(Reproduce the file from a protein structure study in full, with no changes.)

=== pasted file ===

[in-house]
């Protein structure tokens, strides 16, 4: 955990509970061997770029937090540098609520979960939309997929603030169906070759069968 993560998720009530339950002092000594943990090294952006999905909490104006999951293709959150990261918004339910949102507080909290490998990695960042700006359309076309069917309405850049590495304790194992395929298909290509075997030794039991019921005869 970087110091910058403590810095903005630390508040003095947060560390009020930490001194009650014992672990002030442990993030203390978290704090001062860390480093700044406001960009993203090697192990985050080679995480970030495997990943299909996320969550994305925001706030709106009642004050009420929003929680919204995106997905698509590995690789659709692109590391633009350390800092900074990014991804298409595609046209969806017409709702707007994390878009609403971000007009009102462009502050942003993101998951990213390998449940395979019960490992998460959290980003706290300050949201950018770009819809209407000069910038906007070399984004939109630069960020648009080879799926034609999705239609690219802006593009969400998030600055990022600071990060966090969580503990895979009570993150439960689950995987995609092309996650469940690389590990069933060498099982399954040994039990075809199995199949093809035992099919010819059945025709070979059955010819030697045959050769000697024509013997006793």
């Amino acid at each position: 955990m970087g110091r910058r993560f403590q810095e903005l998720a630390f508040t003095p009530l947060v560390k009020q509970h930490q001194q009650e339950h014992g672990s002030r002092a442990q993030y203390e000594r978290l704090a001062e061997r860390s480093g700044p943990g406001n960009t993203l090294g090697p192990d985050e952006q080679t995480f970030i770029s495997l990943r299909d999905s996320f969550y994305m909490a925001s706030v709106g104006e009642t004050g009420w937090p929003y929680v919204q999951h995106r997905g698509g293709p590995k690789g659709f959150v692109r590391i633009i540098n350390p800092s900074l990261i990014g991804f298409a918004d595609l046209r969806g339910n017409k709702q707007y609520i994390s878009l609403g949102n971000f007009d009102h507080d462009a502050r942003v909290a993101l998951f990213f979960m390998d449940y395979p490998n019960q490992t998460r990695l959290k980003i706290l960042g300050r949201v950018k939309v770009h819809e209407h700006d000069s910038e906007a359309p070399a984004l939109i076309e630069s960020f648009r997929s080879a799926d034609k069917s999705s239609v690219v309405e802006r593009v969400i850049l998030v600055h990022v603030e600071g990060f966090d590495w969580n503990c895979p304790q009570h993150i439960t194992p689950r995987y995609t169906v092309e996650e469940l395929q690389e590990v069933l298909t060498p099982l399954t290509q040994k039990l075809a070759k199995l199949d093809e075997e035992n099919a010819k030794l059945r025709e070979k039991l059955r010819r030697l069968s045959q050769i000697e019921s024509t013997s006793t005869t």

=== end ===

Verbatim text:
[in-house]
């Protein structure tokens, strides 16, 4: 955990509970061997770029937090540098609520979960939309997929603030169906070759069968 993560998720009530339950002092000594943990090294952006999905909490104006999951293709959150990261918004339910949102507080909290490998990695960042700006359309076309069917309405850049590495304790194992395929298909290509075997030794039991019921005869 970087110091910058403590810095903005630390508040003095947060560390009020930490001194009650014992672990002030442990993030203390978290704090001062860390480093700044406001960009993203090697192990985050080679995480970030495997990943299909996320969550994305925001706030709106009642004050009420929003929680919204995106997905698509590995690789659709692109590391633009350390800092900074990014991804298409595609046209969806017409709702707007994390878009609403971000007009009102462009502050942003993101998951990213390998449940395979019960490992998460959290980003706290300050949201950018770009819809209407000069910038906007070399984004939109630069960020648009080879799926034609999705239609690219802006593009969400998030600055990022600071990060966090969580503990895979009570993150439960689950995987995609092309996650469940690389590990069933060498099982399954040994039990075809199995199949093809035992099919010819059945025709070979059955010819030697045959050769000697024509013997006793």
């Amino acid at each position: 955990m970087g110091r910058r993560f403590q810095e903005l998720a630390f508040t003095p009530l947060v560390k009020q509970h930490q001194q009650e339950h014992g672990s002030r002092a442990q993030y203390e000594r978290l704090a001062e061997r860390s480093g700044p943990g406001n960009t993203l090294g090697p192990d985050e952006q080679t995480f970030i770029s495997l990943r299909d999905s996320f969550y994305m909490a925001s706030v709106g104006e009642t004050g009420w937090p929003y929680v919204q999951h995106r997905g698509g293709p590995k690789g659709f959150v692109r590391i633009i540098n350390p800092s900074l990261i990014g991804f298409a918004d595609l046209r969806g339910n017409k709702q707007y609520i994390s878009l609403g949102n971000f007009d009102h507080d462009a502050r942003v909290a993101l998951f990213f979960m390998d449940y395979p490998n019960q490992t998460r990695l959290k980003i706290l960042g300050r949201v950018k939309v770009h819809e209407h700006d000069s910038e906007a359309p070399a984004l939109i076309e630069s960020f648009r997929s080879a799926d034609k069917s999705s239609v690219v309405e802006r593009v969400i850049l998030v600055h990022v603030e600071g990060f966090d590495w969580n503990c895979p304790q009570h993150i439960t194992p689950r995987y995609t169906v092309e996650e469940l395929q690389e590990v069933l298909t060498p099982l399954t290509q040994k039990l075809a070759k199995l199949d093809e075997e035992n099919a010819k030794l059945r025709e070979k039991l059955r010819r030697l069968s045959q050769i000697e019921s024509t013997s006793t005869t």